The judge now appears to be on the verge of throwing the man's suit out of court.

And I appear to be on the verge of buying myself a Haz-Mat suit before going into the library ever again....

FOOTNOTE: The man did NOT appear in court naked from the pants' cuffs down.  "As I said in my affidavit," the man explained, "I wear shoes on formal occasions, and it doesn't get much more formal than this."

Personally, I think he was simply afraid of the powerful insecticide exhibits one can find in courtrooms these days....

Ok, time for me to get back to lying as low and as still as possible.  Even though that didn't help protect me at all before, maybe it was only because I was doing it wrong.  Maybe practice WILL make perfect for once.  If at first you don't succeed, try, try again.  After all, quitters never win and winners never quit.

I'd say more - but what's the point?

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(©Now by DJ Birtcher just to see if his new Haz-Mat suit
can also protect him from toxic blather)


BONUS NONSENSE STORY: I recently finished reading Iris Chang's The Rape of Nanking: The Forgotten Holocaust of World War II.  Partly because it tells a story anyone pretending to be well-educated like I am ought to know, and partly because it's a great antidote to the idea that the attack on the World Trade Center was one of the worst things that has ever happened in all of human history.  The Japanese killed perhaps 300,000 people in Nanking in some of the most horrible ways imaginable.  That's almost the equivalent of 100 Sept. 11s - yet who remembers that today?  The next time someone slips back into "Oh, poor us!" mode, I think I'll casually ask their mother to read to them from this book....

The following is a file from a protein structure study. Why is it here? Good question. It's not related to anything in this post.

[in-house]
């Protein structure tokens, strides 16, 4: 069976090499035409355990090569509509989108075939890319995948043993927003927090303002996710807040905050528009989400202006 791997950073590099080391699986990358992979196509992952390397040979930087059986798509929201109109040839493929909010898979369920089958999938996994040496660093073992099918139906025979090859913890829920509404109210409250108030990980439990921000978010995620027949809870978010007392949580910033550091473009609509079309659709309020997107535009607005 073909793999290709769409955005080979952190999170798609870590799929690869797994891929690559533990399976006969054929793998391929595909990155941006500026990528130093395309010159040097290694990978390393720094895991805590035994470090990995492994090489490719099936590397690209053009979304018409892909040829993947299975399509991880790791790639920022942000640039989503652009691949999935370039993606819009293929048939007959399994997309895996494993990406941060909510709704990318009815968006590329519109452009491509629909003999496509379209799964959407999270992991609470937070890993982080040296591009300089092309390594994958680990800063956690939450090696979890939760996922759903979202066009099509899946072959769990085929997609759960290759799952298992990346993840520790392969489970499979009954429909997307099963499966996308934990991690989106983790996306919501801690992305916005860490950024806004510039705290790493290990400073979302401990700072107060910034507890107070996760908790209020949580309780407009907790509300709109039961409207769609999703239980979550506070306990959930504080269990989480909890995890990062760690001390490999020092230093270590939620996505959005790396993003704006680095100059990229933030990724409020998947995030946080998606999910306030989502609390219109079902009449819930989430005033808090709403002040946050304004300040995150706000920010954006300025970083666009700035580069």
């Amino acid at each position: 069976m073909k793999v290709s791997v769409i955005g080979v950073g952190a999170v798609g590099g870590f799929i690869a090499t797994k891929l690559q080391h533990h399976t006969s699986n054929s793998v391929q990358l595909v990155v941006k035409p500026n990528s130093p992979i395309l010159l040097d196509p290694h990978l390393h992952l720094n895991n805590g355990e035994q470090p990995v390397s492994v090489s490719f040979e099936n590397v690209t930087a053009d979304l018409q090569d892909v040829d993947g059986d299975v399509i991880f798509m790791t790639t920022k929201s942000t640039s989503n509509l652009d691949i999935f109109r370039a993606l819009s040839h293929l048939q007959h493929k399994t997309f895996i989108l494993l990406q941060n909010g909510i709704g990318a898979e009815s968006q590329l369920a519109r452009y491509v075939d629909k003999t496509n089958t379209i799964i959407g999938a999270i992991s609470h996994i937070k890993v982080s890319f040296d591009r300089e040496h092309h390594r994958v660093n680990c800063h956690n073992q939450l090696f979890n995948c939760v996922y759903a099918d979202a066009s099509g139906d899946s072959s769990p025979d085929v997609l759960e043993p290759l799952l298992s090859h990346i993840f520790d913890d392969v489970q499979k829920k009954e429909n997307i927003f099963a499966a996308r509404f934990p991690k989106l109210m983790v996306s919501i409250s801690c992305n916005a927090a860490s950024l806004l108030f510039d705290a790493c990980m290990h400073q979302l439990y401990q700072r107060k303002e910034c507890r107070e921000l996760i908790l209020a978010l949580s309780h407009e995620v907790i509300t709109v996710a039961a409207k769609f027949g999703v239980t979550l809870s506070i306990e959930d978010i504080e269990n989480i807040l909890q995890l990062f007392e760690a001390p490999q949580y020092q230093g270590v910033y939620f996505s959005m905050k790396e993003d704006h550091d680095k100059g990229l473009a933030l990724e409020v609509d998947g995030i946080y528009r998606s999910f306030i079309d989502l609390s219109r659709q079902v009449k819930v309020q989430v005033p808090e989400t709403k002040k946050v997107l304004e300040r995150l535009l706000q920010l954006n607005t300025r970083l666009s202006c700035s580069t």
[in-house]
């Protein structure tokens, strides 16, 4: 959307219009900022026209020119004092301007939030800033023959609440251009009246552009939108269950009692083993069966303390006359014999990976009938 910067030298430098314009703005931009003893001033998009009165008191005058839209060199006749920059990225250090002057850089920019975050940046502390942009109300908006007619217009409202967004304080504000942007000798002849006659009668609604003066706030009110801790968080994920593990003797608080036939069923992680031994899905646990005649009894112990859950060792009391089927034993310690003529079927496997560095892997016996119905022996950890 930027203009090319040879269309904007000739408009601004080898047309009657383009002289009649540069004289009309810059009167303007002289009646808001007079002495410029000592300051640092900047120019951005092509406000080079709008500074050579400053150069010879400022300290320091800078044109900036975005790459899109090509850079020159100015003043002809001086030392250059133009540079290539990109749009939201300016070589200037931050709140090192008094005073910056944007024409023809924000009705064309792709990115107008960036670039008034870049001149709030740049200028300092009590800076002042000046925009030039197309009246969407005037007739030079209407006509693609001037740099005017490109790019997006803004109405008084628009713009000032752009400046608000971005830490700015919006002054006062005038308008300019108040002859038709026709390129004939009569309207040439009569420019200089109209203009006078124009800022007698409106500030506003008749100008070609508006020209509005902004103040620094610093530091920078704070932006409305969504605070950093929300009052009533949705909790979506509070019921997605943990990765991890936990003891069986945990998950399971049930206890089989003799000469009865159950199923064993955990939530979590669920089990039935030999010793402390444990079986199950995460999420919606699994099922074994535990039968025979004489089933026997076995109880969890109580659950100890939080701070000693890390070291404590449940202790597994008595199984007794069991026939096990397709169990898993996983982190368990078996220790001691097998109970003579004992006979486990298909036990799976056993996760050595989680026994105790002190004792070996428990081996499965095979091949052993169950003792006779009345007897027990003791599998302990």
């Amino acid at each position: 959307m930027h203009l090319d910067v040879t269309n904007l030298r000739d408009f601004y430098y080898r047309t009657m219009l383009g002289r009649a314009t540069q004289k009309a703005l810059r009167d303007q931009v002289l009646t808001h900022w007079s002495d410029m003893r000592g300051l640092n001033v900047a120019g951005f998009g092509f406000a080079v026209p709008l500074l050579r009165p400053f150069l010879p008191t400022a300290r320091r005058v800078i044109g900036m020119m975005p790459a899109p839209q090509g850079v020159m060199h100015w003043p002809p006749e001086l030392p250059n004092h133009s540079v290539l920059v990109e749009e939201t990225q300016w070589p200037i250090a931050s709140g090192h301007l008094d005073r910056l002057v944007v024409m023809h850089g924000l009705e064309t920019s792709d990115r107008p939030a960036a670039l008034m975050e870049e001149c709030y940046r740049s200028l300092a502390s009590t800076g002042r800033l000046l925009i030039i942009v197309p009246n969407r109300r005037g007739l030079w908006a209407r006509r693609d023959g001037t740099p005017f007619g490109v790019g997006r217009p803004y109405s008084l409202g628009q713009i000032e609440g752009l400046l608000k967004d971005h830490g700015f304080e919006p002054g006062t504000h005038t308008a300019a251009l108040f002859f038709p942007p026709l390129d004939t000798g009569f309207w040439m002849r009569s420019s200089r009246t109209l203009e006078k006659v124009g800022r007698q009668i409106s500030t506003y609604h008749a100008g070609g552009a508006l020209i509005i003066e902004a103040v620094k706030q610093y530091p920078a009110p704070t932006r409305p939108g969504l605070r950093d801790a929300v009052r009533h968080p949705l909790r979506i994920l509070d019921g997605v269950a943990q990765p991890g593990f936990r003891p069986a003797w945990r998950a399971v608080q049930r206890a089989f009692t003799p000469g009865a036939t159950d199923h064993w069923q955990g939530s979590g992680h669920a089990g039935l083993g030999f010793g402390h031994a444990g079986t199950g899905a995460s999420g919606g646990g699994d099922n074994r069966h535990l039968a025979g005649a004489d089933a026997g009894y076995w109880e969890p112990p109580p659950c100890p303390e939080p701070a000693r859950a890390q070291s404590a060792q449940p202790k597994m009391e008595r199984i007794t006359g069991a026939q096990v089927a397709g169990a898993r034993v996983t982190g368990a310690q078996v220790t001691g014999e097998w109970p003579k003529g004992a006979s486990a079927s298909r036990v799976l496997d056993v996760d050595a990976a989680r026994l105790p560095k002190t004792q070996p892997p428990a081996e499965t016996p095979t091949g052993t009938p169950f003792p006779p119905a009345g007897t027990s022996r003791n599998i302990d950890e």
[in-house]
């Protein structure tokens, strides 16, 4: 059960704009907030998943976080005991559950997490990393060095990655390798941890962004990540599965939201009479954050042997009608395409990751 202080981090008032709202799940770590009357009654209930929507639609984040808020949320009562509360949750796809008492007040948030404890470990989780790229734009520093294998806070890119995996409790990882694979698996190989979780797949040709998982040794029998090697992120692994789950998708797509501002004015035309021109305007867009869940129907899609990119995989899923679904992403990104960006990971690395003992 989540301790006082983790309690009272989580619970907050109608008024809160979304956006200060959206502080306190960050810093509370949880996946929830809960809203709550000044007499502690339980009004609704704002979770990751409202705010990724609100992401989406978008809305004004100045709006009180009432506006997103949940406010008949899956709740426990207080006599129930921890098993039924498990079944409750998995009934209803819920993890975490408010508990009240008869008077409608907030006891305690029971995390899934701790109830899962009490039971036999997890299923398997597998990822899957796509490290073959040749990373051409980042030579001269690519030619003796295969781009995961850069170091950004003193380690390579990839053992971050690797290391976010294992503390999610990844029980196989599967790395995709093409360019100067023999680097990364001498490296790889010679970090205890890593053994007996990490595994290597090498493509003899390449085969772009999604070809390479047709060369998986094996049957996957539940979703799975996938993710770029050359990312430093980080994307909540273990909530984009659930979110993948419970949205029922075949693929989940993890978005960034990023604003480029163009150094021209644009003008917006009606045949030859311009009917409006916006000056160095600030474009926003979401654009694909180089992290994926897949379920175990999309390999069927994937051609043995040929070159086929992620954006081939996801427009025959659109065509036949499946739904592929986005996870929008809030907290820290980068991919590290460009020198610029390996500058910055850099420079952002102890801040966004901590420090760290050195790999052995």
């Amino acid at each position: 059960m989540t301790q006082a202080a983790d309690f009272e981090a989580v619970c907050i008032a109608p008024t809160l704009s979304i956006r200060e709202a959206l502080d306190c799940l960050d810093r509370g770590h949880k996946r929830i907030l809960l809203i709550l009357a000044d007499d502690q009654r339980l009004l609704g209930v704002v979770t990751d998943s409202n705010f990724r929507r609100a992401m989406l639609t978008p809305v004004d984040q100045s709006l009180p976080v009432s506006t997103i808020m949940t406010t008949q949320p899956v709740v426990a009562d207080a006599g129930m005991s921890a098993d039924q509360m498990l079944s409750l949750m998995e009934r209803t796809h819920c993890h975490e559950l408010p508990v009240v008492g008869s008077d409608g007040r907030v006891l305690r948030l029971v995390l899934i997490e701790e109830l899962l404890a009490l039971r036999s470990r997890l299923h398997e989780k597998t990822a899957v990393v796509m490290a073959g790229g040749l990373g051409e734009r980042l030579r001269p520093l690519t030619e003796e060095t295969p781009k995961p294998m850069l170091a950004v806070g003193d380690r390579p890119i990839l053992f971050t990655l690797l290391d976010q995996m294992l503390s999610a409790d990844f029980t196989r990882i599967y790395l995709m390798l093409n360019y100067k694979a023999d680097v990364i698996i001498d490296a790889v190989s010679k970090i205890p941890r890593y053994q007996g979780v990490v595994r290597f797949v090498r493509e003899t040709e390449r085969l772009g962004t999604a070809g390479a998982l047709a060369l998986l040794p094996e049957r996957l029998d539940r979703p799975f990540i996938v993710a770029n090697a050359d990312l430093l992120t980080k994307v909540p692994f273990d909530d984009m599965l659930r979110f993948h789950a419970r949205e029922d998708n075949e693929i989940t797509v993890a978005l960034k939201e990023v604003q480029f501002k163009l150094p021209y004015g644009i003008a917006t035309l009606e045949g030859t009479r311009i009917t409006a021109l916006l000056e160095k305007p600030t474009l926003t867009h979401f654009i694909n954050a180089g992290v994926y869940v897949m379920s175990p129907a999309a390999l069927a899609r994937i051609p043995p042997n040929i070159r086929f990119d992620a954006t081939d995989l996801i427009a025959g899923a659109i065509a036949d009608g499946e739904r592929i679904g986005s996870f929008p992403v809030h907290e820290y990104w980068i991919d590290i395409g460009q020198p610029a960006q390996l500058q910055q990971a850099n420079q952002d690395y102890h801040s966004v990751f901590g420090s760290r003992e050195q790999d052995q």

Anyway, that's not the BONUS NONSENSE STORY I promised.  That story involves a Japanese general's defense of what happened in Nanking.  The Japanese hadn't really been at war with China, he basically explained.  It was merely a little quarrel between brothers in which the older, smarter brother was trying to convince his younger, idiot sibling to undergo a bit of self-reflection for his own good.  That general's exact words:  "We do not do this because we hate them, but on the contrary we love them too much."

Yep, that's right - this Japanese general (Matsui Iwane) defended the brutal murder of 300,000 people in almost exactly the same terms O.J. Simpson used to explain his "hypothetical" murder of Nicole.  ("IF I killed her, it could only have been because I loved her too much.")

And you know, I hear the Japanese really love to play golf, too.

Kinda makes you stop and think, doesn't it?

BONUS NONSENSE STORY #2: Today is the 62nd anniversary of the release of Disney's Pinocchio film.  You remember - that's the one in which a funny little talking cricket warns a wooden boy of the error of his ways.  In the movie, this cricket ends up being vindicated, but I just learned that in the original 1882 book -

Well, I was going to tell you that in the original 1882 book, Pinocchio ends up going berserk and kills the funny little talking cricket with a wooden mallet, but I'm afraid I'm no longer in the mood.

Maybe tomorrow?